I picked up a grouchy gent at 4AM (who just happened to live on my street, but 2 blocks north) to take him to the Toronto airport. You get a sense of people right away and my impression is this guy was gruff and didn’t want any conversation. So, I jumped on the highway, first the QEW and then up the 427. As we’re cruising up the 427 suddenly the guy shouts at me, “You do that every time?”
“Do what, Sir?”
“Use your turn signals! We’re alone on this highway! Who the hell are you signalling to?!?”
That’s when I realized that my using my turn signals is just an automatic reflex. I don’t even think about it when I’m doing it.
The punchline to that story is that when we pulled up to the airport, he tossed me an extra $20 and said, in the same grumpy, gruff voice, “Best driving I’ve ever seen!”
Don’t let anyone else drive your car:
By this I don’t mean allowing someone else to get behind the wheel. I am talking about those other drivers who will honk at you to get you to do something. Some honks are just to request a entry into your lane. Those are fine. It’s those who honk to get you to go faster, or those who try and get you to drive differently.
I drive my own car and don’t let anyone else outside the car change the way I drive my game.
Come to a full stop at every stop sign:
I’ve only received 1 traffic ticket the entire time I’ve been a driver. I rolled a stop sign and was immediately lit up by a police car I hadn’t noticed. I’ve never done it again.
Additionally, when I come to a stop I look left, look right, and look left again before proceeding when it’s safe.
There are 2 times when leaving space is important. Certainly when driving down the highway at speed, one should never tailgate. It’s just dangerous. When I find someone on my ass, I slow down. If that doesn’t get the message across [or if they start honking], I put on my 4-way flashers. That almost always solves the problem.
The other time one needs to leave space is stopped at a traffic light. My original driving instructor told me that when stopping at a traffic light, make sure you can see the wheels of the car in front of you. Not because they’re interesting to look at, but because it leaves room if there’s any jockeying needed before the light changes. Additionally, if there’s an emergency vehicle that needs to get through, that space allows drivers to move to the right. REMEMBER: The life you save may be your mother’s.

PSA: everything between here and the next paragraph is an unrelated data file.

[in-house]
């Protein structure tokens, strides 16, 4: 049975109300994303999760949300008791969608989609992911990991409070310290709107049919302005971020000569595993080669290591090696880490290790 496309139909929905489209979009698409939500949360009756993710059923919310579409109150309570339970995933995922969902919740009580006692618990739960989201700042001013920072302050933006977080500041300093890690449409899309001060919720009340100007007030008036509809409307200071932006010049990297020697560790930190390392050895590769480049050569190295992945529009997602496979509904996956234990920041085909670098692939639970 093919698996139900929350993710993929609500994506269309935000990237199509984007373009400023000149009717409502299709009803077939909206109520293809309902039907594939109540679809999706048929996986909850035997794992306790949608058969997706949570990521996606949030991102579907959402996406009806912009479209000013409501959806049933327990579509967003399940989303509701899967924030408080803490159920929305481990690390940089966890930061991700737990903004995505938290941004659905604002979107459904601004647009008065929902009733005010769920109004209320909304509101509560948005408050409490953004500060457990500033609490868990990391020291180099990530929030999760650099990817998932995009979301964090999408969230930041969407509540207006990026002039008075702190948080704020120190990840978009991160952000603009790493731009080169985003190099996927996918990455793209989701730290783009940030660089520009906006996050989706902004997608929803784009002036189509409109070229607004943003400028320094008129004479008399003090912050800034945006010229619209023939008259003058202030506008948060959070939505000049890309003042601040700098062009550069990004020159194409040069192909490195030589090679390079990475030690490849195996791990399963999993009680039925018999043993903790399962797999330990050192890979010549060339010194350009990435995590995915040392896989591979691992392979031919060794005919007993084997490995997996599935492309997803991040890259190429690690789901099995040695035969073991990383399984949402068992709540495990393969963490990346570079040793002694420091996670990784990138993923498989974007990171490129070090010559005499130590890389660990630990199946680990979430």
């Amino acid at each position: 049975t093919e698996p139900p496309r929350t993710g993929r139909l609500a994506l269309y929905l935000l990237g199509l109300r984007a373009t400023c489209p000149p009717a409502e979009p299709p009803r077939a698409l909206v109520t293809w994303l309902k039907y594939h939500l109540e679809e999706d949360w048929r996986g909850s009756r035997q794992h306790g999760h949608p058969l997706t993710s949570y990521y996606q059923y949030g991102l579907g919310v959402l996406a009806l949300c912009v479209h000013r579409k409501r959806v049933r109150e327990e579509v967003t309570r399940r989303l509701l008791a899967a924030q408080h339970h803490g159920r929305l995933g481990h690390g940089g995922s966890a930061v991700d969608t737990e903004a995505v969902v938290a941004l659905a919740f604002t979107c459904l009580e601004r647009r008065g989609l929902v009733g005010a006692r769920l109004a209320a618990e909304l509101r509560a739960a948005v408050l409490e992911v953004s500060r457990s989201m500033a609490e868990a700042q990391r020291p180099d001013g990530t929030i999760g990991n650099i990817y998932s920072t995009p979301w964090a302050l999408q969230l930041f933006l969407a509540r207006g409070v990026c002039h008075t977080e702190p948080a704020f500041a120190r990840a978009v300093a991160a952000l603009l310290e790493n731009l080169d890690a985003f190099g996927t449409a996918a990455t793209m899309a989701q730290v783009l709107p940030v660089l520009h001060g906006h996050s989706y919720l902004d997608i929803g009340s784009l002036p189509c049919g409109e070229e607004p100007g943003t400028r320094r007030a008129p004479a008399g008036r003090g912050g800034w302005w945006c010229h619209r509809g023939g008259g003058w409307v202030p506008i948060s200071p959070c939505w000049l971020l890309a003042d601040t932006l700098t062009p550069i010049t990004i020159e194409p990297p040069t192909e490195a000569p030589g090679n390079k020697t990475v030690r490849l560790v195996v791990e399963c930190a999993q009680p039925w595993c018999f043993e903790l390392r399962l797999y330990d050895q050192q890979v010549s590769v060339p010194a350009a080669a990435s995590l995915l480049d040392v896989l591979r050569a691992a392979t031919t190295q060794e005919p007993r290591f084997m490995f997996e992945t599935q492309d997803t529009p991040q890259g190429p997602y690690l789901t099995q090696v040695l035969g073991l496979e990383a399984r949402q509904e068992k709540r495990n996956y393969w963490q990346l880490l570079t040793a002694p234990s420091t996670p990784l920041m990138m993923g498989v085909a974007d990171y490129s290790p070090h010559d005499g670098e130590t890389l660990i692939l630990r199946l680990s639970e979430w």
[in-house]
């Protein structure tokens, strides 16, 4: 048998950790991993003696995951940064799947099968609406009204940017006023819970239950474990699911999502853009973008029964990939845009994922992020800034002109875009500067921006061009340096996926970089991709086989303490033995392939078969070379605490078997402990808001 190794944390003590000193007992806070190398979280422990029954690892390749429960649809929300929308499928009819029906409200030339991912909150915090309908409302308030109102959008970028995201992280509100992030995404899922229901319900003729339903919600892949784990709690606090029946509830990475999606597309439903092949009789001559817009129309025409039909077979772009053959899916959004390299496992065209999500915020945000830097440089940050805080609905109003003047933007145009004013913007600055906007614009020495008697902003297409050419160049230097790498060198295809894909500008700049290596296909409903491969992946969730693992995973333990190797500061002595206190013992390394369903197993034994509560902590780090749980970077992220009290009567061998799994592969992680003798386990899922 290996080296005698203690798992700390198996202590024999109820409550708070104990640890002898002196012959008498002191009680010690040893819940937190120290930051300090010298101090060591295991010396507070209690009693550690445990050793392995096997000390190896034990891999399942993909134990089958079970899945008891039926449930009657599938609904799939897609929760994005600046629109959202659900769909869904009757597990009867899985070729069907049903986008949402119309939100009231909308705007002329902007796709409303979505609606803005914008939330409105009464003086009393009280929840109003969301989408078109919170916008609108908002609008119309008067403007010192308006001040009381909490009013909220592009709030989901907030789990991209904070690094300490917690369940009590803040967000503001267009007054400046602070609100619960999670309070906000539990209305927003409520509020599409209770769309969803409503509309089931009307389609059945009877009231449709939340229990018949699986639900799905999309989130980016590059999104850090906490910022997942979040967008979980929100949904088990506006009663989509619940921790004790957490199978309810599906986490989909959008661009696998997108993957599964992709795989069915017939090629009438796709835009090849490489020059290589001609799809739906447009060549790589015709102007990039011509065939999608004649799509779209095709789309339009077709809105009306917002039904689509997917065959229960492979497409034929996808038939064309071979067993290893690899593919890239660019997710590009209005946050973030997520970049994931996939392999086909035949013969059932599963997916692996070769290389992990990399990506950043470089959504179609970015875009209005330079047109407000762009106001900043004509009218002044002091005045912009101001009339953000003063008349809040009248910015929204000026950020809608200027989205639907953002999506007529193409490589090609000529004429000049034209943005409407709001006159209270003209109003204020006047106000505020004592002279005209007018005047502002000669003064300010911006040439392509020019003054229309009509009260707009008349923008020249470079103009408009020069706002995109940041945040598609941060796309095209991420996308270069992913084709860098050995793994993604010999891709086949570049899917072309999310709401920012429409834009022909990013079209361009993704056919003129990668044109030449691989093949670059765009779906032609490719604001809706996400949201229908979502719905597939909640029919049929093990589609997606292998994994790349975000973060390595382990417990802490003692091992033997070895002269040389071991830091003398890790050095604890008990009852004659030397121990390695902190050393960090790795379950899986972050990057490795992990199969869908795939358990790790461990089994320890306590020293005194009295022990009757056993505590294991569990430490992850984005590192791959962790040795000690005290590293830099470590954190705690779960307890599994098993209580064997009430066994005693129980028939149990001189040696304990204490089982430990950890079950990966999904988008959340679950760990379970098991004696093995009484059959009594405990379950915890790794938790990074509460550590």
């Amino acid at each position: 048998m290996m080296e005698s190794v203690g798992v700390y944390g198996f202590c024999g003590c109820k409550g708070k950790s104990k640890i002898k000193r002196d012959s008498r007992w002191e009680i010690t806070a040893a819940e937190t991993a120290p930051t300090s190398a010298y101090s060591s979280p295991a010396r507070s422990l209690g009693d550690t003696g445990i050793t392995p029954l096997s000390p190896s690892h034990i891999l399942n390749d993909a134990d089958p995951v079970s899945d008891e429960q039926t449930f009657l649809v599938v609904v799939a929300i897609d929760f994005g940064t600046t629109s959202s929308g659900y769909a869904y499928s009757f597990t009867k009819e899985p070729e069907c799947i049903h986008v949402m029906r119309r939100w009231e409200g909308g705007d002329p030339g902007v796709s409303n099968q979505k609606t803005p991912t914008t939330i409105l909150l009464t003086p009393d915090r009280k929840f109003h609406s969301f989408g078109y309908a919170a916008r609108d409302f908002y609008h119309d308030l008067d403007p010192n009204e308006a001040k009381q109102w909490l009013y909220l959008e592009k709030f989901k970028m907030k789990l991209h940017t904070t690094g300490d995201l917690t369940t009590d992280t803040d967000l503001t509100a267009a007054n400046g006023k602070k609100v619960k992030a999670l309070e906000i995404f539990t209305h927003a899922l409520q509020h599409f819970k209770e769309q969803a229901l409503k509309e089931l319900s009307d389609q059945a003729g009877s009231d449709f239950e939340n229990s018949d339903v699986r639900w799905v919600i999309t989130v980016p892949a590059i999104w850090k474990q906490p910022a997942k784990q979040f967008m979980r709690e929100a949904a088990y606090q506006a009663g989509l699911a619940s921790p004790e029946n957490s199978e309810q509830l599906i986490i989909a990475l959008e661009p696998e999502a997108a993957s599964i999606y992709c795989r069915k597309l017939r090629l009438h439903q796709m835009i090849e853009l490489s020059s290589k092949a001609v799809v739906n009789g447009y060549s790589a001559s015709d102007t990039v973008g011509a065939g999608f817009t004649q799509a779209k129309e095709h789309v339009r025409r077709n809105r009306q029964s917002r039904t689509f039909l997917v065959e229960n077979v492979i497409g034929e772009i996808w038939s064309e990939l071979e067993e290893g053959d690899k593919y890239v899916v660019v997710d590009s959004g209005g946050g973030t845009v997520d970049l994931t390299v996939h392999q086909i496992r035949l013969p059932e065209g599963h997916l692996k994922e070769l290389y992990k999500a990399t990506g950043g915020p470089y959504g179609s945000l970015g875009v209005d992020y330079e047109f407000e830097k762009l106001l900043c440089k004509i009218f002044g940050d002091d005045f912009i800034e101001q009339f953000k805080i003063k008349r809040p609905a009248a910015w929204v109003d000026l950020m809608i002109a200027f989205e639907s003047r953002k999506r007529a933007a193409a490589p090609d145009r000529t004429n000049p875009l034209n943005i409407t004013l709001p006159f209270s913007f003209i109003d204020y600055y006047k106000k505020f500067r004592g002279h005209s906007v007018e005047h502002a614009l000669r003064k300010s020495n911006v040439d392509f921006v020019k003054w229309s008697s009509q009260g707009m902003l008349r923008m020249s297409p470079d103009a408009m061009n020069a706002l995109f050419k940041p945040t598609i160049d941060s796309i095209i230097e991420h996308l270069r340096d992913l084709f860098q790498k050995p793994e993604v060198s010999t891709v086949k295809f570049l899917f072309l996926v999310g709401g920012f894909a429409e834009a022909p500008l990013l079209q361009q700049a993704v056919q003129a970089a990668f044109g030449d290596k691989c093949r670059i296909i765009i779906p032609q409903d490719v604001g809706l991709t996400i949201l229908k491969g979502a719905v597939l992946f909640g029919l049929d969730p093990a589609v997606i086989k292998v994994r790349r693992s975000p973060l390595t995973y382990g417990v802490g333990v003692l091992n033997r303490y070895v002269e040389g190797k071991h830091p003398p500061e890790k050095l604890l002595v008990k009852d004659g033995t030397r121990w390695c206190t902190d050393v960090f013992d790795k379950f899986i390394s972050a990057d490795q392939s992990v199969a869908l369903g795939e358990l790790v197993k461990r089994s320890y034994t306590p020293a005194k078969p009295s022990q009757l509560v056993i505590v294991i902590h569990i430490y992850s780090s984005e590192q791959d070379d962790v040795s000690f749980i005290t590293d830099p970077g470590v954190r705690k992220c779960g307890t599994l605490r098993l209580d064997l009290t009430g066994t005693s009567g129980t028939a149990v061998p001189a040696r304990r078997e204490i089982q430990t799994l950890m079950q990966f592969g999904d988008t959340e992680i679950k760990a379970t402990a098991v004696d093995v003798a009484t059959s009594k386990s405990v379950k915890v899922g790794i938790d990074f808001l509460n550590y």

Don’t play the lanes:
Every lane is going to the same place. There’s little point in jumping back and forth to get one, or two, cars ahead. It’s more than likely that we’ll all be at the next stop light together, or that the lane on the highway you’ve jump into will just bog down later. Relax; It’s less wear and tear on your car and brain.
Save your gas:
Why do people race to get to the red light ahead? As soon as I see a light changing ahead of me, I take my foot off the gas. Sometimes I hear a horn from the driver behind me, who is inexplicably in a hurry to get to the red light. Occasionally they’ll even hit the gas and zoom around me to get to that red light, some even giving me the finger as if I did something wrong.
Save your horn:
If I have to use my horn, I consider it a failure on both our parts. I use my horn on an average of 5 times a year.
Change lanes safely:
Aside from using turn signals [see above], don’t change lanes in the middle of an intersection. That’s dangerous, but I see this at least once a day.
Also, respect the solid white line. It means, essentially, stay in your own lane until it’s no longer a solid white line. Occasionally, there’s a valid reason for crossing a solid white line, but most of the time it’s just foolish and potentially hazardous. There’s a reason the line was put there.
Drive like you’re colouring:
Stay inside the the lines!!!
Life would be so much easier if we all followed Headly’s Highway Hints.
My Freedom of Information requests from the City of Miami are beginning to add up, not to mention all the other costs of researching systemic racism and corruption in Coconut Grove